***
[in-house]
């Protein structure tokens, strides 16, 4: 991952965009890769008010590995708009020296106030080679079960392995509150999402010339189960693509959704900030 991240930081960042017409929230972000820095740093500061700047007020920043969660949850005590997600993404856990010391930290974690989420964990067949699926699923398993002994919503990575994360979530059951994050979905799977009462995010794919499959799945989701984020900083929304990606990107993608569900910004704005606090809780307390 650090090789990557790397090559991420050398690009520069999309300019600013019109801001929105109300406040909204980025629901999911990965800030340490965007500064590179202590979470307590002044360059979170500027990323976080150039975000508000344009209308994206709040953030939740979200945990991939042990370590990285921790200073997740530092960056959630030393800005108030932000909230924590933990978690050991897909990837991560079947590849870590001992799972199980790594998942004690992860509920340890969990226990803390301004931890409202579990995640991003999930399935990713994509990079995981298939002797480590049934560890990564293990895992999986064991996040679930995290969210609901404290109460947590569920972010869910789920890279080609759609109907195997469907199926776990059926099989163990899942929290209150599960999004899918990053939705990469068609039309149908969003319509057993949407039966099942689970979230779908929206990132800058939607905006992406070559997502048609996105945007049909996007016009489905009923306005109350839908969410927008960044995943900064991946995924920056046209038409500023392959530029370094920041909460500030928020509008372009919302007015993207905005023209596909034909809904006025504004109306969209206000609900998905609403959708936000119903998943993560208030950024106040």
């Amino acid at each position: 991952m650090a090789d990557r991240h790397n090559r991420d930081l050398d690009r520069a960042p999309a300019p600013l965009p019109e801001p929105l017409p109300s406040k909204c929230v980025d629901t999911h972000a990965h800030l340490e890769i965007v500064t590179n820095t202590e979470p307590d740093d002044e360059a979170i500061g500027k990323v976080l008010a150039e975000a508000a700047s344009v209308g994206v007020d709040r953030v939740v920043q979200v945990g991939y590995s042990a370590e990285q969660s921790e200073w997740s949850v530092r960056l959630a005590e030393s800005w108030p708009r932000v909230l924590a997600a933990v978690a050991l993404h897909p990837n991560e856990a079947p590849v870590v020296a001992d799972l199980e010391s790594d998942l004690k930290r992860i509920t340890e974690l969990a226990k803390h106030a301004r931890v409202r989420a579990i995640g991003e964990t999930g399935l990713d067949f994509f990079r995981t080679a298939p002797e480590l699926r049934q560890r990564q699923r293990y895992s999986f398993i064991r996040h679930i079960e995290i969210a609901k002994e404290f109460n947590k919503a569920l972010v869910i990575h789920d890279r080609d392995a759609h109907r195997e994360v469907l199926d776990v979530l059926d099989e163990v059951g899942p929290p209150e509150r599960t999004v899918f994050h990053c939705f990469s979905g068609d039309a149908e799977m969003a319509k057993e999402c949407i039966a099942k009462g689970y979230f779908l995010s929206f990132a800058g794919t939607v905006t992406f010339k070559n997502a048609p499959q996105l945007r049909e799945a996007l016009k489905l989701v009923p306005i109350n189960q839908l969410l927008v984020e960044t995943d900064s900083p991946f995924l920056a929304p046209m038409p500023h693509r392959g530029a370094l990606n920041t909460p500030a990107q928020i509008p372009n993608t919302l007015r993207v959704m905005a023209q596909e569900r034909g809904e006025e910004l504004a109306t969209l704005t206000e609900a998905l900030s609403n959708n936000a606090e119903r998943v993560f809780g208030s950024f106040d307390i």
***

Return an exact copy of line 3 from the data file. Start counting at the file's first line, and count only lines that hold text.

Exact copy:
């Amino acid at each position: 991952m650090a090789d990557r991240h790397n090559r991420d930081l050398d690009r520069a960042p999309a300019p600013l965009p019109e801001p929105l017409p109300s406040k909204c929230v980025d629901t999911h972000a990965h800030l340490e890769i965007v500064t590179n820095t202590e979470p307590d740093d002044e360059a979170i500061g500027k990323v976080l008010a150039e975000a508000a700047s344009v209308g994206v007020d709040r953030v939740v920043q979200v945990g991939y590995s042990a370590e990285q969660s921790e200073w997740s949850v530092r960056l959630a005590e030393s800005w108030p708009r932000v909230l924590a997600a933990v978690a050991l993404h897909p990837n991560e856990a079947p590849v870590v020296a001992d799972l199980e010391s790594d998942l004690k930290r992860i509920t340890e974690l969990a226990k803390h106030a301004r931890v409202r989420a579990i995640g991003e964990t999930g399935l990713d067949f994509f990079r995981t080679a298939p002797e480590l699926r049934q560890r990564q699923r293990y895992s999986f398993i064991r996040h679930i079960e995290i969210a609901k002994e404290f109460n947590k919503a569920l972010v869910i990575h789920d890279r080609d392995a759609h109907r195997e994360v469907l199926d776990v979530l059926d099989e163990v059951g899942p929290p209150e509150r599960t999004v899918f994050h990053c939705f990469s979905g068609d039309a149908e799977m969003a319509k057993e999402c949407i039966a099942k009462g689970y979230f779908l995010s929206f990132a800058g794919t939607v905006t992406f010339k070559n997502a048609p499959q996105l945007r049909e799945a996007l016009k489905l989701v009923p306005i109350n189960q839908l969410l927008v984020e960044t995943d900064s900083p991946f995924l920056a929304p046209m038409p500023h693509r392959g530029a370094l990606n920041t909460p500030a990107q928020i509008p372009n993608t919302l007015r993207v959704m905005a023209q596909e569900r034909g809904e006025e910004l504004a109306t969209l704005t206000e609900a998905l900030s609403n959708n936000a606090e119903r998943v993560f809780g208030s950024f106040d307390i």